Since it uses a lurker-friendly ban expression, the ban inserted in the ban list will be gradually evaluated against all cached objects until all blog posts are invalidated. The snippet below shows how to insert the same expression into the ban list in the vcl_recv subroutine:

sub vcl_recv {
   if (req.method == "BAN") {

   # Assumes the ``X-Ban`` header is a regex,
      # this might be a bit too simple.

      ban("obj.http.x-url ~ " + req.http.x-ban);
      return(synth(200, "Ban added"));
   }
}

Purge and ban together example

sub vcl_recv {
  if (req.method == "PURGE") {
      return (purge);
  }

  if (req.method == "BAN") {
      ban("obj.http.x-url ~ " + req.http.x-ban-url +
          " && obj.http.x-host ~ " + req.http.x-ban-host);
      return (synth(200, "Ban added"));
  }

  if (req.method == "REFRESH") {
      set req.method = "GET";
      set req.hash_always_miss = true;
  }
}

sub vcl_backend_response {
  set beresp.http.x-url = bereq.url;
  set beresp.http.x-host = bereq.http.host;
}

sub vcl_deliver {
  # We remove resp.http.x-* HTTP header fields,
  # because the client does not neeed them
  unset resp.http.x-url;
  unset resp.http.x-host;
}

Force cache miss

sub vc_recv {
  set req.hash_always_miss = true;
}

Causes Varnish to look the object up in cache, but ignore any copy it finds This is a useful way to do a controlled refresh of a specific object. If the server is down, the cached object is left untouched. Depending on the Varnish version, it might leave extra copies in the cache. It is useful to refresh slowly generated content.

source: http://book.varnish-software.com/4.0/chapters/Appendix_G__Solutions.html#solution-write-a-vcl-program-using-purge-and-ban

Xkey (formerly known as Hashtwo)

The idea behind Xkey is that you can use any arbitrary string for cache invalidation. You can then key your cached objects on, for example, product ID or article ID. In this way, when you update the price of a certain product or a specific article, you have a key to evict all those objects from the cache.

Xkey can be used to support Surrogate Keys in Varnish in a very flexible way.

On Debian or Ubuntu:

apt-get install varnish-modules

On Red Hat Enterprise Linux:

yum install varnish-modules

Finally, you can use this VMOD by importing it into your VCL code:

import xkey;

VCL example code for xkey:

import xkey;

backend default { .host = "192.0.2.11"; .port = "8080"; }

acl purgers {
    "203.0.113.0"/24;
}

sub vcl_recv {
    if (req.method == "PURGE") {
        if (client.ip !~ purgers) {
            return (synth(403, "Forbidden"));
        }
        set req.http.n-gone = xkey.purge(req.http.key);
        # or: set req.http.n-gone = xkey.softpurge(req.http.key)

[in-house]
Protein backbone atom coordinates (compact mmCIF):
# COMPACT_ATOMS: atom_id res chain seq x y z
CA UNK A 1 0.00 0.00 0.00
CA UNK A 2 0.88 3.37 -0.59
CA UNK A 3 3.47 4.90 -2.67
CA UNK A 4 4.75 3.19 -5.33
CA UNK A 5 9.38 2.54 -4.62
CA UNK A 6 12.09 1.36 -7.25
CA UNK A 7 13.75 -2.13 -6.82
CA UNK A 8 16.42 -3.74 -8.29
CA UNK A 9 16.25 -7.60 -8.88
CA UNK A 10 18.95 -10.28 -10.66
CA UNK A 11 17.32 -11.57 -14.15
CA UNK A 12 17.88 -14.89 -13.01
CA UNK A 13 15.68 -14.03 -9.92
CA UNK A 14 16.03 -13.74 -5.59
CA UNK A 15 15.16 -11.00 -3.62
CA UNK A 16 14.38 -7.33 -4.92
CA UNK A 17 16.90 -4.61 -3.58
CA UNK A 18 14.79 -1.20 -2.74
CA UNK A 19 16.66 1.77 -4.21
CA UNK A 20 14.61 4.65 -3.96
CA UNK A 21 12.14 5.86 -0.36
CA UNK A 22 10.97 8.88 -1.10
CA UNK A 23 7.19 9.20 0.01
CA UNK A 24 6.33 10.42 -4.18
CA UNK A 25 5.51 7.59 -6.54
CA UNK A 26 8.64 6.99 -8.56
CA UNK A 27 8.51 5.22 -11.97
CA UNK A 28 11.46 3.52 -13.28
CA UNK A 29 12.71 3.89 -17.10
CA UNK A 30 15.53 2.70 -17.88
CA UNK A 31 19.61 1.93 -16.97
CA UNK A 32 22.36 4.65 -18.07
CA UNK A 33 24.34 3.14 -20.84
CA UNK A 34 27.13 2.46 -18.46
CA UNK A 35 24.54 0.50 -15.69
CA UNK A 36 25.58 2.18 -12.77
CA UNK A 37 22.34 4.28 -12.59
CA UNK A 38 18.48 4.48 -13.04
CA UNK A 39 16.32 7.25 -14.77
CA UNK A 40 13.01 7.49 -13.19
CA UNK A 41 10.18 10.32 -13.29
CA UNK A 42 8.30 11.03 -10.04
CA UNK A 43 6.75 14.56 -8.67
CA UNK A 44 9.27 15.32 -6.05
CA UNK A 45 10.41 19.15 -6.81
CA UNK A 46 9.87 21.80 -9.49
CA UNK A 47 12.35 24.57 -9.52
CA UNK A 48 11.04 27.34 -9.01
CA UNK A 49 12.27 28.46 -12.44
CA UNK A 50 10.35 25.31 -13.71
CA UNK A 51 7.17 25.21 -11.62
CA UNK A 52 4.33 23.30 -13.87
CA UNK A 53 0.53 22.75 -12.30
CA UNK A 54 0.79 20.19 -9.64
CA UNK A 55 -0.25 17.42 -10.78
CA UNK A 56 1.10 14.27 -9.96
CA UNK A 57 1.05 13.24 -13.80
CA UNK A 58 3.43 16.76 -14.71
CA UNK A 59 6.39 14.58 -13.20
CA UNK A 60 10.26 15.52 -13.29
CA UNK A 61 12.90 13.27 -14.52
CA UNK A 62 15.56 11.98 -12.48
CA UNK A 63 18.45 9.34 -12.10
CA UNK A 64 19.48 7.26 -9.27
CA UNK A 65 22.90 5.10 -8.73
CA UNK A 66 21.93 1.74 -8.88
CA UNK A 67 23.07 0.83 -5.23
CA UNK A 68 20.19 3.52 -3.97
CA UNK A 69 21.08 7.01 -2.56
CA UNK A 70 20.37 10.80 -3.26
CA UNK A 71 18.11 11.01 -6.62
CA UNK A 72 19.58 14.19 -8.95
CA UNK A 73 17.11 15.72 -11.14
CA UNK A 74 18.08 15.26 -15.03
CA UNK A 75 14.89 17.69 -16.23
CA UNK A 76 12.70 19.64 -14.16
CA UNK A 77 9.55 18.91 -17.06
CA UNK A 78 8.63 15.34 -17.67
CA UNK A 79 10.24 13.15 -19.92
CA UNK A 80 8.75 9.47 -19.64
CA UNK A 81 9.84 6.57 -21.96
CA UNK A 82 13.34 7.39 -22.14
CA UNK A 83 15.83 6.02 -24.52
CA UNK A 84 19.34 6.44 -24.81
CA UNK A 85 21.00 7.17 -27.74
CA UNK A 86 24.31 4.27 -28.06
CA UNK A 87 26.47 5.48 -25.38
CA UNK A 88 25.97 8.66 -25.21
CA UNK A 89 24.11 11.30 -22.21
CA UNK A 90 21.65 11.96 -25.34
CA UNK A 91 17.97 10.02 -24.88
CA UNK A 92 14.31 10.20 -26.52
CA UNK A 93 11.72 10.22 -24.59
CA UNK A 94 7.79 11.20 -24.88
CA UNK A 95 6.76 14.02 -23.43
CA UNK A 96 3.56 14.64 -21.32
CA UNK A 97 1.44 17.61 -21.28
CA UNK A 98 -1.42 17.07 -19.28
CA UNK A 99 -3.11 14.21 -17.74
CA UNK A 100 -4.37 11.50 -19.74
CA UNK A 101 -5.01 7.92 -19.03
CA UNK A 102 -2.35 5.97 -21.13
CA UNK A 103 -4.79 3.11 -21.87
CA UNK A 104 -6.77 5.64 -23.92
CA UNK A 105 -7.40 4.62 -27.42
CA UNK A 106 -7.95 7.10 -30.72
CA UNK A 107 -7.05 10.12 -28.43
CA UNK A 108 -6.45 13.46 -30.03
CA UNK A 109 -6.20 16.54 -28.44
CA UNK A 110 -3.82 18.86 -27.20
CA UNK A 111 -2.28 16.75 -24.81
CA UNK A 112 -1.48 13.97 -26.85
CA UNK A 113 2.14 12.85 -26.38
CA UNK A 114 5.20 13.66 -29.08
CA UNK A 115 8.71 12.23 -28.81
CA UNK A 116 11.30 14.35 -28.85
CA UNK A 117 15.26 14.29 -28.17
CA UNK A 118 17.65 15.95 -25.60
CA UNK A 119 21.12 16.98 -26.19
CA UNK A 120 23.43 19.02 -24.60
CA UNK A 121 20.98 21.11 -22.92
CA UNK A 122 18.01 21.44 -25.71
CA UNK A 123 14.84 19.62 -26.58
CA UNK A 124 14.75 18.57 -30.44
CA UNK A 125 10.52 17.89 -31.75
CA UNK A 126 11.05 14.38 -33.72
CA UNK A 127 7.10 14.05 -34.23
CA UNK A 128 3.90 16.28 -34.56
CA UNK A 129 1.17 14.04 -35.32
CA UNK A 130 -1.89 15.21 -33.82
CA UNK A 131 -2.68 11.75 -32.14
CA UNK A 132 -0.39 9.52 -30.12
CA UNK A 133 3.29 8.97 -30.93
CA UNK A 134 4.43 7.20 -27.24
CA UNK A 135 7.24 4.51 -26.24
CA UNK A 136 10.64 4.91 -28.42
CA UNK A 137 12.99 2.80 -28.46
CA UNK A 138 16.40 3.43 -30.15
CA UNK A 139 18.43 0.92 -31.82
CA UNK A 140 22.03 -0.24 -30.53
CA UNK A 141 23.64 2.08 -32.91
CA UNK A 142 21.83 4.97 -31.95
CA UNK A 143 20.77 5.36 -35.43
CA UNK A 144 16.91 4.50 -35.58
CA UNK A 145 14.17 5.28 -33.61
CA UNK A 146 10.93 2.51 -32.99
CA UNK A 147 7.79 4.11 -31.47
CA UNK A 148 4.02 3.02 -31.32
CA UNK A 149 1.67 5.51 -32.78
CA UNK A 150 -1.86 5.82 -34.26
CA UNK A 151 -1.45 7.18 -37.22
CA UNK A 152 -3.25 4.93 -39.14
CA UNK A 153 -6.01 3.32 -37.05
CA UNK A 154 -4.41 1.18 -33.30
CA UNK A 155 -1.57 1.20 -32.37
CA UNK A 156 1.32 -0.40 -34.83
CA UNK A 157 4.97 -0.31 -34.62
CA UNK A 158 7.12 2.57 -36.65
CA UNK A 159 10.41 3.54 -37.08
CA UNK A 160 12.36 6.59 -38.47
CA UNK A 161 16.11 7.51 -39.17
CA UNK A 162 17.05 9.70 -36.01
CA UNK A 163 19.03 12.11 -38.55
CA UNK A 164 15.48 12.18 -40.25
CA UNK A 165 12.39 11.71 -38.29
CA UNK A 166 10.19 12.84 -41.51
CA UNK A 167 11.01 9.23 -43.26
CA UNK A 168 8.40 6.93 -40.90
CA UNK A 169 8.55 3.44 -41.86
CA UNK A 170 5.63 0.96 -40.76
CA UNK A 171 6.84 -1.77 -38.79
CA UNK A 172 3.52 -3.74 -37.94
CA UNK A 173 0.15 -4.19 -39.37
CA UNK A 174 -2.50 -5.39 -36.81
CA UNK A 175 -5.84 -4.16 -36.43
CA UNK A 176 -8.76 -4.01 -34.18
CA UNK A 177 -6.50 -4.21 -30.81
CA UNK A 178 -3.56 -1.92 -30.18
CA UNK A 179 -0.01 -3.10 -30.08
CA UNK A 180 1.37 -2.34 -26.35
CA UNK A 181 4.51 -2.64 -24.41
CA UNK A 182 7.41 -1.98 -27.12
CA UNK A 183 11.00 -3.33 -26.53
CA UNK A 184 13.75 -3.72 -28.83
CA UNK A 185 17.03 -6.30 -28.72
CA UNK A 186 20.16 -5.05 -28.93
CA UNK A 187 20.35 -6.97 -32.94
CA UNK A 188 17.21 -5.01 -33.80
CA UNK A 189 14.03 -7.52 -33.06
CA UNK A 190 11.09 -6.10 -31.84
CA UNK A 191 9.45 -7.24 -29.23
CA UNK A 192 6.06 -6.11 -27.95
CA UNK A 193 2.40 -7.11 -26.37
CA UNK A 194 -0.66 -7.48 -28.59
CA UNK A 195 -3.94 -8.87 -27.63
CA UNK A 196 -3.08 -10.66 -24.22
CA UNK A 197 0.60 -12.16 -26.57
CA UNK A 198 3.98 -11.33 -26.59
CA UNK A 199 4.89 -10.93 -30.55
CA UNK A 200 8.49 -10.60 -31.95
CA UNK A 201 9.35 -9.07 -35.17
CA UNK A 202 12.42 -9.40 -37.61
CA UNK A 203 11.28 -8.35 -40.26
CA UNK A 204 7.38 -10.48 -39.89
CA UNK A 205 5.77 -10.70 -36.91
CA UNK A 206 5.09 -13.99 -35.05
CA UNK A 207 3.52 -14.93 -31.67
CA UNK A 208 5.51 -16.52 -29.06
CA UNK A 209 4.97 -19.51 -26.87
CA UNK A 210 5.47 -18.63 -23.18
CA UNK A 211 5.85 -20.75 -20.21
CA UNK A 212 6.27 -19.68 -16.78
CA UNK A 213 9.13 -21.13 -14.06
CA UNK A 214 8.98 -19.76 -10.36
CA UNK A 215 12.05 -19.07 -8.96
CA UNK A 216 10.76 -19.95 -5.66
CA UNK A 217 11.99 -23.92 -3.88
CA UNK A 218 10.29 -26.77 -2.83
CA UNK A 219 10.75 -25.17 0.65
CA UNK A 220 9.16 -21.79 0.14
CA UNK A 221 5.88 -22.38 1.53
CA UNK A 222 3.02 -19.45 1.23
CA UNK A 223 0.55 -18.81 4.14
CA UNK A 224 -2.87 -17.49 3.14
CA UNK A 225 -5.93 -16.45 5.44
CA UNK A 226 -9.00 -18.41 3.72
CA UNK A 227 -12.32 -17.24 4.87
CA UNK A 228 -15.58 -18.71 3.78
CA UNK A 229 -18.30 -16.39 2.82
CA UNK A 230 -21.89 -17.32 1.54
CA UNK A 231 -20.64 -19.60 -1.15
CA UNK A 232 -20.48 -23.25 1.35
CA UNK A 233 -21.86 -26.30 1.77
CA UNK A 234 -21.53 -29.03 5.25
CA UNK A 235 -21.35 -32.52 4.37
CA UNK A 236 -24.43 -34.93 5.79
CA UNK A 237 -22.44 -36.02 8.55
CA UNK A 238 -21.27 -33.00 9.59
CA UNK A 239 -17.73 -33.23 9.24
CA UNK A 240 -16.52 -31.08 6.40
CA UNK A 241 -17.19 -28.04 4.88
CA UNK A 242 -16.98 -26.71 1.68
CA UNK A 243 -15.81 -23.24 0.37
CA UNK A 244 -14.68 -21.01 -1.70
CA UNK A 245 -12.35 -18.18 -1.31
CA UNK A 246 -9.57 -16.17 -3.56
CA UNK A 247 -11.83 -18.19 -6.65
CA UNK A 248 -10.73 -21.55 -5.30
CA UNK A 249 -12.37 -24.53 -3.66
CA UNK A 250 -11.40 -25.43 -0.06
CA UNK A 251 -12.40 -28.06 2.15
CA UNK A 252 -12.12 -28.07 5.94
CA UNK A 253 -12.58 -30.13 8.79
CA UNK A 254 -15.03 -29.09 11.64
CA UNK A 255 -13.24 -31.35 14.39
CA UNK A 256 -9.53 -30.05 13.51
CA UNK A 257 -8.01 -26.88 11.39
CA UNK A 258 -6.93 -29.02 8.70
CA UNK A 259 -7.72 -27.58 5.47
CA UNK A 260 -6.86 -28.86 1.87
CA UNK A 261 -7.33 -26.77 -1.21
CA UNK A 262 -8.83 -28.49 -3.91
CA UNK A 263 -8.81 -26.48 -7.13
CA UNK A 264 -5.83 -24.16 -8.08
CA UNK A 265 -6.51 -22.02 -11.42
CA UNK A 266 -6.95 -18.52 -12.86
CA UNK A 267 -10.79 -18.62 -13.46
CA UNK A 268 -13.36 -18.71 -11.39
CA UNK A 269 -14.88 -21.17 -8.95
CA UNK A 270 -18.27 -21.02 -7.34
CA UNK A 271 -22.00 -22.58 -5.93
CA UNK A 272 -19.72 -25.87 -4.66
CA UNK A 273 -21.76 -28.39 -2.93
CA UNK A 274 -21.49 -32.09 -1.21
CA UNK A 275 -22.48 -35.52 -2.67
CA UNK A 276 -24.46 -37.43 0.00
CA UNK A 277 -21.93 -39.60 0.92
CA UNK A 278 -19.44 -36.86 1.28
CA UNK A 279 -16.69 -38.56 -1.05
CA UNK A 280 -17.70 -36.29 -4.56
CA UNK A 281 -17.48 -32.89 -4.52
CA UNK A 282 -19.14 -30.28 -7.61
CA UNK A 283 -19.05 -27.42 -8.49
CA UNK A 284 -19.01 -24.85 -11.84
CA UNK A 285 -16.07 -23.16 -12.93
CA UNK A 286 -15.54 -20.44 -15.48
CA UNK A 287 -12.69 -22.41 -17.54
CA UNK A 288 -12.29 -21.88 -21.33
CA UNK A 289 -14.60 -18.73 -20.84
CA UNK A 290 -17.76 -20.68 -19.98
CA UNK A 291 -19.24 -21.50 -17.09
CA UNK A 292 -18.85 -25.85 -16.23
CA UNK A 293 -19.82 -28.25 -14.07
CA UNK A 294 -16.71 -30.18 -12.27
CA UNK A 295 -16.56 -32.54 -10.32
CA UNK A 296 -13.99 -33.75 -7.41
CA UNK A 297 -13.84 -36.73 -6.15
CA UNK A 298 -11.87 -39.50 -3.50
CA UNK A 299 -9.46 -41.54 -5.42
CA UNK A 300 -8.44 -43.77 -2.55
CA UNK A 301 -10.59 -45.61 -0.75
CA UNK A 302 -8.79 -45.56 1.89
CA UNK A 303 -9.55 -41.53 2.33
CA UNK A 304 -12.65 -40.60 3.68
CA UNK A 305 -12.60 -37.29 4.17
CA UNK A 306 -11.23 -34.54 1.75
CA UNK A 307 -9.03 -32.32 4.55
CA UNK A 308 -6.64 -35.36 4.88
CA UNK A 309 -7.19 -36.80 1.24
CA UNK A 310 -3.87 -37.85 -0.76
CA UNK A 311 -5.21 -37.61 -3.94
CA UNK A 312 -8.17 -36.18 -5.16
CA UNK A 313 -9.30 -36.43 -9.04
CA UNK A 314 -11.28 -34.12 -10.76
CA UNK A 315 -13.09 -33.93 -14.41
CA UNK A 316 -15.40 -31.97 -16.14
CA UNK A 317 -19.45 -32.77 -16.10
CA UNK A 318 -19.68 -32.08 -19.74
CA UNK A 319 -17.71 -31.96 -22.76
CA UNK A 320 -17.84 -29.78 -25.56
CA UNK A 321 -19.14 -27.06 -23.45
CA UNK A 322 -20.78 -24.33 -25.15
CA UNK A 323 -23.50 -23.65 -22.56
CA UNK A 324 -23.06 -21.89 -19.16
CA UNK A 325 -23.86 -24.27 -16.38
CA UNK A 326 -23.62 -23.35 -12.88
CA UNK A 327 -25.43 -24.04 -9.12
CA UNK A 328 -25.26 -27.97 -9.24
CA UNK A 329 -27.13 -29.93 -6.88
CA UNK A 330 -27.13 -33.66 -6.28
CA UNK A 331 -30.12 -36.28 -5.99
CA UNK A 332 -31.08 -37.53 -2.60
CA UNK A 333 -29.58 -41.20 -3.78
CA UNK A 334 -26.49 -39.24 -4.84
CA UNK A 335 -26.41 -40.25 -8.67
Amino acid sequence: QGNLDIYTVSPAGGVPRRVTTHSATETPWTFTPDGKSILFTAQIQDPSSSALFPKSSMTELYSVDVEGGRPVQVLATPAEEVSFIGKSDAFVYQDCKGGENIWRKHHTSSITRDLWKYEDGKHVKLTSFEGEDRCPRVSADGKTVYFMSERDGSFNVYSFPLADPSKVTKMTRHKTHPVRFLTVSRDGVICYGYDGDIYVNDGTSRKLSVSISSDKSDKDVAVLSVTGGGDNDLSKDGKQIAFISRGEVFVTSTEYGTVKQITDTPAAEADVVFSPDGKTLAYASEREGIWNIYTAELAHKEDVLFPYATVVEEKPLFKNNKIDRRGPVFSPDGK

return (synth(200, "Invalidated "+req.http.n-gone+" objects"));
    }
}

Normally the backend is responsible for setting these headers. If you were to do it in VCL, it would look something like this:

sub vcl_backend_response {
  set beresp.http.xkey = "secondary_hash_key";
}

source: http://book.varnish-software.com/4.0/chapters/Cache_Invalidation.html A complete Grace example ————————

# grace mode

sub vcl_hit {
    if (obj.ttl >= 0s) {
        # normal hit
        return (deliver);
    }
    # We have no fresh fish. Lets look at the stale ones.
    if (std.healthy(req.backend_hint)) {
        # Backend is healthy. Limit age to 10s.
        if (obj.ttl + 10s > 0s) {
            set req.http.grace = "normal(limited)";
            return (deliver);
        } else {
            # No candidate for grace. Fetch a fresh object.
            return(fetch);
        }
    } else {
        # backend is sick - use full grace
        if (obj.ttl + obj.grace > 0s) {
            set req.http.grace = "full";
            return (deliver);
        } else {
            # no graced object.
            return (fetch);
        }
    }
}

sub vcl_backend_response {
    set beresp.ttl = 10s;
    set beresp.grace = 1h;
}

sub vcl_recv {
    # intial state
    set req.http.grace = "none";
}

sub vcl_deliver {
    # copy to resp so we can tell from the outside.
    set resp.http.grace = req.http.grace;
}


# source: https://gist.github.com/perbu/93803707dbcdbc345da0
# blogpost: https://info.varnish-software.com/blog/grace-varnish-4-stale-while-revalidate-semantics-varnish

Source: https://info.varnish-software.com/blog/grace-varnish-4-stale-while-revalidate-semantics-varnish

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Topics: cache invalidation, Varnish wiki

  

22/06/17 12:44 by Rubén Romero